Geoff had a couple of bucks brought back to the collection area, and the collection began. Our first doe was ready and was placed in the collection stand. The first buck was collected the first time and then a second time. The second buck, a RRD Remington son, did not like the tease. She was small and not something he was interested in. So we brought out another does, then another, and finally we brought out Kattie. It was love at first sight. He was collected, then collected again. After a discussion, and a little horse trading, it was decided that instead of us buying a couple of his straws, we would get her naturally bred after he had a chance to “recover.” Kattie was bred a couple of time around 4 p.m.

Two buck from Alabama were collected; however, the bigger buck had an infection, and the sperm were not swimming really good. Geoff decided the sperm would not be frozen. The buck needs medication to get him back at the top of his game.

A senior Myotonic buck from Mississippi that had been physically unable to perform to the top of his game a couple of week earlier had been medicated for his arthritis – and had bred the myotonic tease doe on the trip to Tennessee – was collected even though the quantity of the semen was less than the owners would have liked.

Once the semen is collected, it is analyzed under a microscope and a machine to determine the quantity and quality, density and viability, before determining if it should be saved. Also the volume is determined … the number of straws for that attempt. If all is well and the owner wants more straws, a second or third collection is affected. Following each collection, the analysis is preformed.

Because of the number of bucks collected on Sunday and because some of the owners did not make it to the collection site on time, the AI class did not start until 2:3o p.m. 33 people attended the class. The Mastermans’ class is more mechanical than other classes I have attended. Some I have attended talk about the reproductive system of the doe, the timing of the AI, and what causes the timing to be correct; but Geoff’s class was more concerned with the AI procedure itself. All of the reproductive stuff is suppose to have been accomplished before getting to this point. He talks about the equipment required and where and how to place the semen where it will do the job.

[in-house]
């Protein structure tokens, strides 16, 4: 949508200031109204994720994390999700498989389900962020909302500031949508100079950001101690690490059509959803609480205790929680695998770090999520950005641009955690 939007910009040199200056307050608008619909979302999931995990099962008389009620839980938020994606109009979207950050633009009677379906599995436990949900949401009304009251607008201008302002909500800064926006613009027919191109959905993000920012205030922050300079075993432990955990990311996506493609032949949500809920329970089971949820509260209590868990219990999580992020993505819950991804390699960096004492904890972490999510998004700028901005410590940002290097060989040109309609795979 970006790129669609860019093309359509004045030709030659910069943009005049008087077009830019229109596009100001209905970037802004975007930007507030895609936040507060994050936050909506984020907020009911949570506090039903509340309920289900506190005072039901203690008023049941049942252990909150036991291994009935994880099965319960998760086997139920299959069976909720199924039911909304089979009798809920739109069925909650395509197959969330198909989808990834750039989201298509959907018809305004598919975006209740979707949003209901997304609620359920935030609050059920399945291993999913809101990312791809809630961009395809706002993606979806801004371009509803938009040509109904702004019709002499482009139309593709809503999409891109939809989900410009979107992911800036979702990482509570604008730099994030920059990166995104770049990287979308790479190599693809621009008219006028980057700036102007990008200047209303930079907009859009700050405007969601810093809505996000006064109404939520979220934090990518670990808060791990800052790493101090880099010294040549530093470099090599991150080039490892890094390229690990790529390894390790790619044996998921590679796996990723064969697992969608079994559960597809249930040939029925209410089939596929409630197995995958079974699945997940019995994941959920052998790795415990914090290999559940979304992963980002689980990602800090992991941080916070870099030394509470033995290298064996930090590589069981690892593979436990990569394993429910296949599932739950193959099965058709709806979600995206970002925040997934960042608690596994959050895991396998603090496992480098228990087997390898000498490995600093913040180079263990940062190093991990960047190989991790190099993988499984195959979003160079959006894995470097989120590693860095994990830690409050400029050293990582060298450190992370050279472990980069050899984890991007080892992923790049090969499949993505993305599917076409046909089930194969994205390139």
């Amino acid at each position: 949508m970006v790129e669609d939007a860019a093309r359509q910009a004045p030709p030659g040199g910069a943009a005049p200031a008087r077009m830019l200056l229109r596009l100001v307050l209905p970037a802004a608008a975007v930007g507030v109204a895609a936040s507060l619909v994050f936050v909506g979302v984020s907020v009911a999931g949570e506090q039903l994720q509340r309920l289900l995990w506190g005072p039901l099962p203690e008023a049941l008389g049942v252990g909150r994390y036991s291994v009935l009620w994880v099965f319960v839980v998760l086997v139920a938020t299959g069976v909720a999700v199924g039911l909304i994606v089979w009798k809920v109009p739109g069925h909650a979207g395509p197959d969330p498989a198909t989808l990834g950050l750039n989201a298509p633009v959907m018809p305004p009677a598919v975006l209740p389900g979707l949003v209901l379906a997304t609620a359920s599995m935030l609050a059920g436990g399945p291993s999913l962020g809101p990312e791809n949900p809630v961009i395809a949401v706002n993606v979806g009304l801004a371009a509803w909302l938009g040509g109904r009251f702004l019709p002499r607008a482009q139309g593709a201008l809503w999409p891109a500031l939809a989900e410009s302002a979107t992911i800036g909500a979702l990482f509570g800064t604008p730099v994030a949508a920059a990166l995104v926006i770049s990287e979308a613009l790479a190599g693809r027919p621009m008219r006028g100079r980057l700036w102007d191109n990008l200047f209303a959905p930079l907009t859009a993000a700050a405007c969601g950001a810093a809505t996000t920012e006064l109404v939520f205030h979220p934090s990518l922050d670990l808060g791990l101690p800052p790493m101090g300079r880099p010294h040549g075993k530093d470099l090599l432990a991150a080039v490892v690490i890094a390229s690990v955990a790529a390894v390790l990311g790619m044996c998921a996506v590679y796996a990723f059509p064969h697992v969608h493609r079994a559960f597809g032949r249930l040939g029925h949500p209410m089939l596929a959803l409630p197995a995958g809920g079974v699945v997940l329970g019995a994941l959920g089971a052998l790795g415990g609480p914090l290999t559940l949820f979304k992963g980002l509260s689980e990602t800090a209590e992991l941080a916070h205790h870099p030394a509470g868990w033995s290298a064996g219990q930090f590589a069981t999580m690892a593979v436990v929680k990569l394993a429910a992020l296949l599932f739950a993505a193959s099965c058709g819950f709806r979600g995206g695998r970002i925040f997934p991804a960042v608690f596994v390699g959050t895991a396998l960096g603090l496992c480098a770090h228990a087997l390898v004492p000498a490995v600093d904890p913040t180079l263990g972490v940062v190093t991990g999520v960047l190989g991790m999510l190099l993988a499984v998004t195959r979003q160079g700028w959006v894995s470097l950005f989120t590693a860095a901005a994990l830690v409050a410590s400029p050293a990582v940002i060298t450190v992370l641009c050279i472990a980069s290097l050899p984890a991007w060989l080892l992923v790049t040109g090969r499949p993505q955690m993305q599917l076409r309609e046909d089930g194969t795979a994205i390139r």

Other than the class starting later than planned, all the attendees seemed to get a lot out of the class – at least a better understanding of the process, to include the collection phase. Everyone had the opportunity to examine all the equipment used as well as the opportunity to examine Dolly, our non-volunteer doe. While Dolly would have preferred to be anywhere except where she was, she patiently stood on that stand for hours waiting for everyone to get their chance. Finally, Geoff AIed her, using semen from KWM’s Enhancer II who was collected last fall – about six months before we sold him.

While Geoff was teaching the class, Nancy was preparing straws for semen by putting the name of the buck, registration number, date collected, etc., on each tiny straw.

Following Dolly, I brought out Quartz then Panna. Geoff AIed both with straws from RRD RS14 Remington’s Hot Shot, an *Ennobled* RRD Remington son. Finally Betsy was put on the stand; however, Betsy was not ready. Geoff thought she should be ready to AI on Monday. We had programmed five does to be used as teases for the collection for Monday and had Brandy ready, we hoped, to be AI.

We returned the AIed does to the farm and prepared for Monday. We unloaded the AIed does, fed the herd, dogs, cats and rabbits, loaded the does to be used for Monday, and returned to the Hillhouse place. Geoff and Nancy worked long after everyone had left - labeling, filling, and freezing straws. By 9 p.m. the first two bucks’ semen was frozen and in the tank. We took the chance to offer food to the Mastermans - chicken stew that had been cooking all day. They then returned to their trailer, working long into the night labeling, filling and freezing semen straws. We dropped the goat trailer and headed home.